Mrs. Chhabi Sara is in a hurry to attend the Step by Step training organized by Parbat DDC at Chandekharka-5, Triveni VDC. This training is the first of many trainings offered to Water Users and Sanitation Users Committees. It is organized before entering into an agreement for drinking water supply scheme implementation.
Before starting the training, Mrs. Chhabi Sara, a resident of Simle Tole, had carried 10 gagris (jars) of water (each jar containing 20 liters of water) by making 10 up-and-down trips to the Dodare Kuwa (water source) early in the morning. This is her daily routine to collect water for her family and few goats that she raises as the means of livelihood.
Pointing towards the abandoned neighboring houses, Mrs Sara explains that all the people who used to live in those houses had migrated to Terai due to water hardship. Being poor, her family, which includes three small children, could not afford to move out of the village. There are few other households in the village, living in similar condition as her family.
VDC WASH plan of Triveni VDC, which was prepared during FY 2071/72, gives the first priority to the water hardship scheme called `Dhumsing Devisthan´. The scheme was meant to benefit 25 households, including Mrs. Chhabi´s family. The first option was to construct a water lifting scheme using electricity or solar power. However, after a feasibility study was conducted, the residents did not opt for a lifting scheme knowing the high cost they had to bear. The cost is high for both the implementation and for the operation and maintenance. The cost of electricity alone can be a heavy burden where there are only a few households to pay for it.
Therefore, rainwater harvesting was the only option left for them. Out of 25 households, 13 households withdrew themselves from constructing rain water harvesting jars even though they are facing acute water problem. Mr. Malla, who was selected as the Chairperson of Water User and Sanitation Committee, later resigned from the post. It is embarrassing for them to drink water that is collected from roof top, literally known as "Balaysi ko Paani khaane lai chhori nadine" (“Don´t give your daughter to a family that drinks rain water”). The saying is true for the people living in this community, who face difficulty in finding brides for their sons from nearby villages. No parent is interested to give their daughter for marrying in this village when they see big rain water harvesting jars in their yards. Therefore, only twelve households decided to join the rain water harvesting scheme, despite the difficulty in fetching water every day.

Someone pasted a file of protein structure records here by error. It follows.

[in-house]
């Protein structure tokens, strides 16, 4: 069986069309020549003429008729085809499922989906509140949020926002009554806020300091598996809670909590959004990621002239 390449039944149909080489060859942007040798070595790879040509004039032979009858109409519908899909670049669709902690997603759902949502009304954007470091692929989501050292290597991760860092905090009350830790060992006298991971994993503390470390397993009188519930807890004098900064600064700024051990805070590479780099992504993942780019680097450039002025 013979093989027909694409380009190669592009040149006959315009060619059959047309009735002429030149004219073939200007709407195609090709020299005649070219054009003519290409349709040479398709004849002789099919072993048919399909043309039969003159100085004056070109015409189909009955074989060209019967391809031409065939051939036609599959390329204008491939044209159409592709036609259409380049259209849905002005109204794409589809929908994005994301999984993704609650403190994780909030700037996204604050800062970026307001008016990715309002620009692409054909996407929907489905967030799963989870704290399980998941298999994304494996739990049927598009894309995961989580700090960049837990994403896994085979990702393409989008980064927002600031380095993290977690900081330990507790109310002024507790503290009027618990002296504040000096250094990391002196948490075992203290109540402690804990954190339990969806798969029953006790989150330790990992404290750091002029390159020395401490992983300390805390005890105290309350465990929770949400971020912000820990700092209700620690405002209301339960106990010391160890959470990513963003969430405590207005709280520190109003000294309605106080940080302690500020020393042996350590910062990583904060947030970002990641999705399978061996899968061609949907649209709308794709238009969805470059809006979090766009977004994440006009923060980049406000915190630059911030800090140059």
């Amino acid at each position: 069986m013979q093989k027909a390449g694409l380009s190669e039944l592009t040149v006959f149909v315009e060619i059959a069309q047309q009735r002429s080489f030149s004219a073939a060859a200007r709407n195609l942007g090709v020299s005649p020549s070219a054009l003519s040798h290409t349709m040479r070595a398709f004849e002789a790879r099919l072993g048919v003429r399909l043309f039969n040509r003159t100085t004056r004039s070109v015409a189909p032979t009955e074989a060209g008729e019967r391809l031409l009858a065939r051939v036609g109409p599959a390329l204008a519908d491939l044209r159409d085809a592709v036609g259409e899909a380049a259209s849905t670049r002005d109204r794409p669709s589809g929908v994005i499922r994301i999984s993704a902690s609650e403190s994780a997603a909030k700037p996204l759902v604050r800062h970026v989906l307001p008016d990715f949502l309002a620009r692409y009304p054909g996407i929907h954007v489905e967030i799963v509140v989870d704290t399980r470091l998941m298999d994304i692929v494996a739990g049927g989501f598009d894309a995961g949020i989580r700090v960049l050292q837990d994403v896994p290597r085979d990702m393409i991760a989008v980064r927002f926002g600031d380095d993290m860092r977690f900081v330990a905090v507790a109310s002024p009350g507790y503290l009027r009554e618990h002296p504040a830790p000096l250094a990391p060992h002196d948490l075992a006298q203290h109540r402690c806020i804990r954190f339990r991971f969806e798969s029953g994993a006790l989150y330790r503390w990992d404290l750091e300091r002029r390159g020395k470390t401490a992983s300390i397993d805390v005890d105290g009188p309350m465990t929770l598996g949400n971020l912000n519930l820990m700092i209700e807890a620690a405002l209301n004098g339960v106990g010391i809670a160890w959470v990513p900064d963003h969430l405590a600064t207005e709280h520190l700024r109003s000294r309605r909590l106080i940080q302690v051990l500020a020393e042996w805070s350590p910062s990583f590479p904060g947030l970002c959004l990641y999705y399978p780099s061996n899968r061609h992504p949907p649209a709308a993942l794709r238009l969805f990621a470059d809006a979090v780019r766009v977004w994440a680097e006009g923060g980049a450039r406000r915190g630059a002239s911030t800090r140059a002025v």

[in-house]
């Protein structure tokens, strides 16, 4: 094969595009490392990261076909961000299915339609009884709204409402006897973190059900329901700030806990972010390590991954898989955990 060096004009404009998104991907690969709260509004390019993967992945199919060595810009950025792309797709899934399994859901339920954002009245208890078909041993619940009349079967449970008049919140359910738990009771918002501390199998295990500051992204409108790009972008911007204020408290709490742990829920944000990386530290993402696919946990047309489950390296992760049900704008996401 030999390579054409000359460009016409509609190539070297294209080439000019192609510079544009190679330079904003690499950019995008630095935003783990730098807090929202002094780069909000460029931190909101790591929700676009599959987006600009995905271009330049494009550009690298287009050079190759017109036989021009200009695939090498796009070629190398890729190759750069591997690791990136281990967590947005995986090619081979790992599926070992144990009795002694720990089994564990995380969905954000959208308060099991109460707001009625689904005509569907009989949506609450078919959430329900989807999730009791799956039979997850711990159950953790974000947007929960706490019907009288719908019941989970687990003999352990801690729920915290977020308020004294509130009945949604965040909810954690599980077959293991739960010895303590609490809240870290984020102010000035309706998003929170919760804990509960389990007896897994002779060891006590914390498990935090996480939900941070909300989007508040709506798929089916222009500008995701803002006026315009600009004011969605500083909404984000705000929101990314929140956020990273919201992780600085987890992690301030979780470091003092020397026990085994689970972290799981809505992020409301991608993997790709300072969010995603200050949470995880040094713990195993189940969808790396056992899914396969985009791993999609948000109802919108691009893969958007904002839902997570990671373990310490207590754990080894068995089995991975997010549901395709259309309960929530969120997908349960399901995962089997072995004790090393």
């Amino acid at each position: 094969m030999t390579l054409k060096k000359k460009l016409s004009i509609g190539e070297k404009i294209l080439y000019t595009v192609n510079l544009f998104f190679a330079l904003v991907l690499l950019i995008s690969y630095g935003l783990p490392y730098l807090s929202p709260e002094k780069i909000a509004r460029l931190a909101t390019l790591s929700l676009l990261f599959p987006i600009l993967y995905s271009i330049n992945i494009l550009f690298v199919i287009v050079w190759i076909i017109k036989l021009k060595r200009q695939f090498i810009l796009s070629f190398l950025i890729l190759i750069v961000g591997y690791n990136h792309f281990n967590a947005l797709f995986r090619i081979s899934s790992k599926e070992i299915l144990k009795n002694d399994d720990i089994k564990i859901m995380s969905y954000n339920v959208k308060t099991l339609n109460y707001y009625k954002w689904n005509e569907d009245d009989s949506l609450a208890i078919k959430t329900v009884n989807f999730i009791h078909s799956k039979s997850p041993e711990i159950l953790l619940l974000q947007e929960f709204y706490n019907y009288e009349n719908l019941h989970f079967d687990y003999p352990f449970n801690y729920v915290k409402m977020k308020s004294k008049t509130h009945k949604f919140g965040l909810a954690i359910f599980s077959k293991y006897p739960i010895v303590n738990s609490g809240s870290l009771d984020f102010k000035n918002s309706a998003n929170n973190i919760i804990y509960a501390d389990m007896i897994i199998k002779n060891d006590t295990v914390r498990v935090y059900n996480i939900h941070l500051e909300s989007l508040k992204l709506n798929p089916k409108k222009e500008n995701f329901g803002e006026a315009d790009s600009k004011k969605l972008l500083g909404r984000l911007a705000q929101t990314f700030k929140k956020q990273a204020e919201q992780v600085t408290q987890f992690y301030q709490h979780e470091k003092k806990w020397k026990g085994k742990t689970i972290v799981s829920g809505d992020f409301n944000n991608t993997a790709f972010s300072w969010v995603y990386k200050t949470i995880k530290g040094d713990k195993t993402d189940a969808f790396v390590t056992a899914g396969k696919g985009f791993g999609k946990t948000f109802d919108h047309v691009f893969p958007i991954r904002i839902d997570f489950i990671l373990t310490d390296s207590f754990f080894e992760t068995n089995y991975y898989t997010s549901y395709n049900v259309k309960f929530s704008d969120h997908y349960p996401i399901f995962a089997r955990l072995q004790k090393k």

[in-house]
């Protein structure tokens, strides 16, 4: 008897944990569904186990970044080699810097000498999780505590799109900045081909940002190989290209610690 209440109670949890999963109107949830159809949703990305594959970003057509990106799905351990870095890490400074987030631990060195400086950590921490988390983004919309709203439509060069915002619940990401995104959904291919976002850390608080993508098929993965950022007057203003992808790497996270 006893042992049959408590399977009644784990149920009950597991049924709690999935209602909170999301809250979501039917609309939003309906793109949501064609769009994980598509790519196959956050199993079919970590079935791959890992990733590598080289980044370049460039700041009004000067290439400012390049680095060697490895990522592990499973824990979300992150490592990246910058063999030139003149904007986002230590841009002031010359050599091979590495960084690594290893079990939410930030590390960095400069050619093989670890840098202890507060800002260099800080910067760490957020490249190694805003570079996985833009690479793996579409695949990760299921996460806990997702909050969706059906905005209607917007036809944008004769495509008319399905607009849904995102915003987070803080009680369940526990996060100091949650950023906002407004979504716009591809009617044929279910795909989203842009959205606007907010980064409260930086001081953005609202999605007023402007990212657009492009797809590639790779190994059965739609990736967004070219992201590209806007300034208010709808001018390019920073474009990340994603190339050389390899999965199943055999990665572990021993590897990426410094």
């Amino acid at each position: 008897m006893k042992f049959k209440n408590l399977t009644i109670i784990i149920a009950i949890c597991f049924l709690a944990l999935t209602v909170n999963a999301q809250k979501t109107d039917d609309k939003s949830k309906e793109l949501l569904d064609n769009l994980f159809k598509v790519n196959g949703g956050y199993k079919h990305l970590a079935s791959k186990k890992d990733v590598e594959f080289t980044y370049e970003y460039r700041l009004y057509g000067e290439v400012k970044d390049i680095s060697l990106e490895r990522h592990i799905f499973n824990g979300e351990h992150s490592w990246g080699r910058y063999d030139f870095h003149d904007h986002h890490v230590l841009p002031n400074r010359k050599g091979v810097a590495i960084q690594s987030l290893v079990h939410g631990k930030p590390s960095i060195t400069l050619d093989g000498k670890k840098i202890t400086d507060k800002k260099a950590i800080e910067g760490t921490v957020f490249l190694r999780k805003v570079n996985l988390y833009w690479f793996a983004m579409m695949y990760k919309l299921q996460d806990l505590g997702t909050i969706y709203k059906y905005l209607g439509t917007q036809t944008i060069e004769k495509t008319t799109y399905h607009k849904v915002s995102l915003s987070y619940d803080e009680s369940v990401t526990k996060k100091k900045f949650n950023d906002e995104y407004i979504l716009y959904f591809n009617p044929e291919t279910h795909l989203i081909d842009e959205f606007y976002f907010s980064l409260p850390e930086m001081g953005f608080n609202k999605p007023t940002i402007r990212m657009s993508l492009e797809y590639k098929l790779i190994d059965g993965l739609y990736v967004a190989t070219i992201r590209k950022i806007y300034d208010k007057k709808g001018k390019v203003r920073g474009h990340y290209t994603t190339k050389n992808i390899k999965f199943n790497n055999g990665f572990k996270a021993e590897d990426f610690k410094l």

Cultural aspects need to be carefully considered when selecting water sources and related technology. With regards to rainwater harvesting, our challenges are both human and technical. Missing winter rains have further reduced the interest, and therefore we need to develop the rainwater harvesting technology towards something that can capture more rainfall when the rain is available, and at the same time be more attractive and culturally acceptable. Rainwater could also be promoted for a ll the other uses than drinking if this is the main barrier. This could reduce the load carried every day as a bulk of water is needed also for the sanitation and hygiene, and for the gardens and livestock.
Triveni VDC of Parbat is accessible within 5 hours' drive from DHQ. The VDC is connected with mud road.